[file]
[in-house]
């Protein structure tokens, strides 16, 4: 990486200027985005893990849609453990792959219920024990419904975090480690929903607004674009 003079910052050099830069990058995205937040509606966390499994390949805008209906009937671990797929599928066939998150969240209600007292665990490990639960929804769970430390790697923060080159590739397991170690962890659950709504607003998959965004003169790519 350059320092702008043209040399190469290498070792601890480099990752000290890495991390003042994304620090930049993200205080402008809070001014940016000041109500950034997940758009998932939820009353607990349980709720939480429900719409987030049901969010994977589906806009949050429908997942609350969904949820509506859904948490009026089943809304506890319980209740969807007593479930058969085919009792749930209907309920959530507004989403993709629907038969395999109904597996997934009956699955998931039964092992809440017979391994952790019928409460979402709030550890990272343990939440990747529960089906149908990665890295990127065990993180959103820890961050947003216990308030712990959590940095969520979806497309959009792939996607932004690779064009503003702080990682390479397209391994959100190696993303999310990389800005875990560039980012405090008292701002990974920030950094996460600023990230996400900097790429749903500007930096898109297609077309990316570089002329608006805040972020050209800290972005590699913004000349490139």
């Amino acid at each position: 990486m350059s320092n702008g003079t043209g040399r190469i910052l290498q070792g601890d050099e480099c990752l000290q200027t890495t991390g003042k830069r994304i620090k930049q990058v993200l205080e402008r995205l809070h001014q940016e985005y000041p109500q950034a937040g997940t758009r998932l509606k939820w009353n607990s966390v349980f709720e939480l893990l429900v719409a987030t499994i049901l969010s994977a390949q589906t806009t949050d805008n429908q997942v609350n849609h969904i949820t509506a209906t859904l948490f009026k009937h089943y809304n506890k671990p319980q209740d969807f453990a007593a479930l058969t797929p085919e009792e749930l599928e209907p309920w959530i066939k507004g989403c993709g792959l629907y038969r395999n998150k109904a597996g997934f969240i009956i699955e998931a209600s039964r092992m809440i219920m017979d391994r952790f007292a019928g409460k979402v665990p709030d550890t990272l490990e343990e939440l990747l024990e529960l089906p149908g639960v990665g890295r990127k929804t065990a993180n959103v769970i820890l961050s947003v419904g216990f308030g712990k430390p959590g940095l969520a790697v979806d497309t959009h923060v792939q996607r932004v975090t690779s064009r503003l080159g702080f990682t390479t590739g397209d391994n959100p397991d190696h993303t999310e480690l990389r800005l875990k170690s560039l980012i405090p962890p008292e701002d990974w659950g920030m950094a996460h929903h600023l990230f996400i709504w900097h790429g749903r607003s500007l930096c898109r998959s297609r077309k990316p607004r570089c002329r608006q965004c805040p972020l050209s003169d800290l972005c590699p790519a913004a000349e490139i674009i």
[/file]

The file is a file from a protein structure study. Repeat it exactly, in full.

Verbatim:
[in-house]
């Protein structure tokens, strides 16, 4: 990486200027985005893990849609453990792959219920024990419904975090480690929903607004674009 003079910052050099830069990058995205937040509606966390499994390949805008209906009937671990797929599928066939998150969240209600007292665990490990639960929804769970430390790697923060080159590739397991170690962890659950709504607003998959965004003169790519 350059320092702008043209040399190469290498070792601890480099990752000290890495991390003042994304620090930049993200205080402008809070001014940016000041109500950034997940758009998932939820009353607990349980709720939480429900719409987030049901969010994977589906806009949050429908997942609350969904949820509506859904948490009026089943809304506890319980209740969807007593479930058969085919009792749930209907309920959530507004989403993709629907038969395999109904597996997934009956699955998931039964092992809440017979391994952790019928409460979402709030550890990272343990939440990747529960089906149908990665890295990127065990993180959103820890961050947003216990308030712990959590940095969520979806497309959009792939996607932004690779064009503003702080990682390479397209391994959100190696993303999310990389800005875990560039980012405090008292701002990974920030950094996460600023990230996400900097790429749903500007930096898109297609077309990316570089002329608006805040972020050209800290972005590699913004000349490139």
């Amino acid at each position: 990486m350059s320092n702008g003079t043209g040399r190469i910052l290498q070792g601890d050099e480099c990752l000290q200027t890495t991390g003042k830069r994304i620090k930049q990058v993200l205080e402008r995205l809070h001014q940016e985005y000041p109500q950034a937040g997940t758009r998932l509606k939820w009353n607990s966390v349980f709720e939480l893990l429900v719409a987030t499994i049901l969010s994977a390949q589906t806009t949050d805008n429908q997942v609350n849609h969904i949820t509506a209906t859904l948490f009026k009937h089943y809304n506890k671990p319980q209740d969807f453990a007593a479930l058969t797929p085919e009792e749930l599928e209907p309920w959530i066939k507004g989403c993709g792959l629907y038969r395999n998150k109904a597996g997934f969240i009956i699955e998931a209600s039964r092992m809440i219920m017979d391994r952790f007292a019928g409460k979402v665990p709030d550890t990272l490990e343990e939440l990747l024990e529960l089906p149908g639960v990665g890295r990127k929804t065990a993180n959103v769970i820890l961050s947003v419904g216990f308030g712990k430390p959590g940095l969520a790697v979806d497309t959009h923060v792939q996607r932004v975090t690779s064009r503003l080159g702080f990682t390479t590739g397209d391994n959100p397991d190696h993303t999310e480690l990389r800005l875990k170690s560039l980012i405090p962890p008292e701002d990974w659950g920030m950094a996460h929903h600023l990230f996400i709504w900097h790429g749903r607003s500007l930096c898109r998959s297609r077309k990316p607004r570089c002329r608006q965004c805040p972020l050209s003169d800290l972005c590699p790519a913004a000349e490139i674009i």